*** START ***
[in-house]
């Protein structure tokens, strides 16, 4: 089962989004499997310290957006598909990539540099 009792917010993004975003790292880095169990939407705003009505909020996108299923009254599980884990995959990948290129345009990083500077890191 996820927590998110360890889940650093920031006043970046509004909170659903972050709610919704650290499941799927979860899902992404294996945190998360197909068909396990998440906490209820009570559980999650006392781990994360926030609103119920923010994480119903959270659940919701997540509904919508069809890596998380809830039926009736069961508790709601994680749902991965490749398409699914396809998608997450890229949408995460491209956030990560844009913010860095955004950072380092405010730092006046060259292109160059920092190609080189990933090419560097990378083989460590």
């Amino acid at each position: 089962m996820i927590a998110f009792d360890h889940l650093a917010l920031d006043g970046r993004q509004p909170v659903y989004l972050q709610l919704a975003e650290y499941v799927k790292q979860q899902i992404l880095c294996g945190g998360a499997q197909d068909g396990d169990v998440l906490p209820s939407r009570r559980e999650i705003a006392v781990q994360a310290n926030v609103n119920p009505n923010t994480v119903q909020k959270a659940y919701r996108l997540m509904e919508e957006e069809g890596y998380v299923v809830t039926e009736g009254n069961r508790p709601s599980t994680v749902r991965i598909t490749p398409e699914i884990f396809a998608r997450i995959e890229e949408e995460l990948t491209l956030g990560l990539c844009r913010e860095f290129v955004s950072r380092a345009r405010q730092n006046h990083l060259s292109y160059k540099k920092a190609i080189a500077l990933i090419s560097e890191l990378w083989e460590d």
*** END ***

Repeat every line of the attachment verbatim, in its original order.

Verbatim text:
[in-house]
């Protein structure tokens, strides 16, 4: 089962989004499997310290957006598909990539540099 009792917010993004975003790292880095169990939407705003009505909020996108299923009254599980884990995959990948290129345009990083500077890191 996820927590998110360890889940650093920031006043970046509004909170659903972050709610919704650290499941799927979860899902992404294996945190998360197909068909396990998440906490209820009570559980999650006392781990994360926030609103119920923010994480119903959270659940919701997540509904919508069809890596998380809830039926009736069961508790709601994680749902991965490749398409699914396809998608997450890229949408995460491209956030990560844009913010860095955004950072380092405010730092006046060259292109160059920092190609080189990933090419560097990378083989460590």
């Amino acid at each position: 089962m996820i927590a998110f009792d360890h889940l650093a917010l920031d006043g970046r993004q509004p909170v659903y989004l972050q709610l919704a975003e650290y499941v799927k790292q979860q899902i992404l880095c294996g945190g998360a499997q197909d068909g396990d169990v998440l906490p209820s939407r009570r559980e999650i705003a006392v781990q994360a310290n926030v609103n119920p009505n923010t994480v119903q909020k959270a659940y919701r996108l997540m509904e919508e957006e069809g890596y998380v299923v809830t039926e009736g009254n069961r508790p709601s599980t994680v749902r991965i598909t490749p398409e699914i884990f396809a998608r997450i995959e890229e949408e995460l990948t491209l956030g990560l990539c844009r913010e860095f290129v955004s950072r380092a345009r405010q730092n006046h990083l060259s292109y160059k540099k920092a190609i080189a500077l990933i090419s560097e890191l990378w083989e460590d």